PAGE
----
Kim McLarin reads from her essay collection Womanish, in conversation with 2018 Boston Artist-in-Residence Nakia Hill.
Womanish. (Opp. of "girlish," i.e. frivolous, irresponsible, not serious.) A black feminist or feminist of color. From the black folk expression of mothers to female children, "you acting womanish," i.e., like a woman. Usually referring to outrageous, audacious, courageous or willful behavior... Acting grown up. Being grown up... --From Alice Walker's Definition of a "Womanist" from In Search of Our Mothers' Gardens: Womanist Prose
Born in 1964, the last year of the Boomers or the first year of Generation X, depending upon who's counting, Kim McLarin came of age as part of the first real "Brown vs. Board" generation, and that experience, of America first embracing and then rejecting a real and meaningful beloved racial community, has shaped everything in her life.
Searing in its emotional honesty, Womanish is an essay collection that explores what it means to be a black woman in today's turbulent times. Writing with candor, wit and vulnerability on topics including dating after divorce, depression, parenting older children, the Obama's, and the often fraught relations between white and black women, McLarin unveils herself at the crossroads of being black, female and middle-aged, and, ultimately, American. Powerful and timely, Womanishdraws upon a lifetime of experiences to paint a portrait of a black woman trying to come to terms with the world around her, and of a society trying to come to terms with black women.
Kim McLarin is the author of the critically-acclaimed novels Taming It Down, Meeting of the Waters, and Jump at the Sun, all published by William Morrow, and a memoir, Divorce Dog: Motherhood, Men, & Midlife. Her work has been honored by the Massachusetts Center for the Book, the Barnes & Noble Discover Program, the Hurston/Wright Foundation and the Black Caucus of the American Library Association, among other organizations McLarin's nonfiction writing has appeared in The New York Times, Glamour, The Washington Post, Slate, The Root and other publications. She is a former staff writer for The New York Times, The Philadelphia Inquirer, and The Associated Press. McLarin appears regularly on the Emmy-Award winning show Basic Black, Boston's long-running television program devoted to African-American themes. She is currently an associate professor in the Department of Writing, Literature and Publishing at Emerson College in Boston, and a member of the board of PEN New England.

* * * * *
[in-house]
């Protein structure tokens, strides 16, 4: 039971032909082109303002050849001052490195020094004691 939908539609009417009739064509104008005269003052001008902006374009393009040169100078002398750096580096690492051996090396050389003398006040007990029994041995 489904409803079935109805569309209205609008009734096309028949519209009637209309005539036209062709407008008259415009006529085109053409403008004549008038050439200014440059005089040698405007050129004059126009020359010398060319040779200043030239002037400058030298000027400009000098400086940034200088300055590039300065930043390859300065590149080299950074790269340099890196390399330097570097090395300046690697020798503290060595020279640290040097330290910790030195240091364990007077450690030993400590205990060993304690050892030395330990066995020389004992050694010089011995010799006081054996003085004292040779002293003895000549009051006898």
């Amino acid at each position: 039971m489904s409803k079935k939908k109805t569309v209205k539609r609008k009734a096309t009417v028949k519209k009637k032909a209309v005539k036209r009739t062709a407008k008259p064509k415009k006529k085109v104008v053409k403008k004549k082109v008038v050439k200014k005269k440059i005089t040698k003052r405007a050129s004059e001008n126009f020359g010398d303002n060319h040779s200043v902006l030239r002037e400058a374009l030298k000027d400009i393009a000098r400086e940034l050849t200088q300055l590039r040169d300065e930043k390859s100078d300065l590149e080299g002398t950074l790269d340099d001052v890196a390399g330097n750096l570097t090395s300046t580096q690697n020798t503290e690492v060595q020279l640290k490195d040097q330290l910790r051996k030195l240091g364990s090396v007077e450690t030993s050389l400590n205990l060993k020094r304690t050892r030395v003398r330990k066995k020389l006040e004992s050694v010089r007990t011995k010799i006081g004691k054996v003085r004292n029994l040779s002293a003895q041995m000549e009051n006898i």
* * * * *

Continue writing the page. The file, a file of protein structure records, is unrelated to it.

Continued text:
Nakia Hill specializes in managing creative writing spaces for under resourced youth and women of color and is manager of 826 Boston's Writers' Room program. She writes through a non-fiction lens in the form of poetry and reflective personal narratives.With a background in journalism, Nakia has fearlessly covered the Occupy Wall Street Movement and Trayvon Martin case. She has interviewed Academy Award-winning actress Monique, hip-hop legends KRS-One and Snoop Dogg. Nakia is the founder of So Gutsy, a digital magazine chronicling the lives of independent music artists worldwide. Under her leadership she has served as a mentor and editor to more than 30 women through So Gutsy’s editorial internship program. Nakia received her M.A. in print and multimedia journalism from Emerson College. She proudly obtained her B.A. in broadcast journalism from Howard University.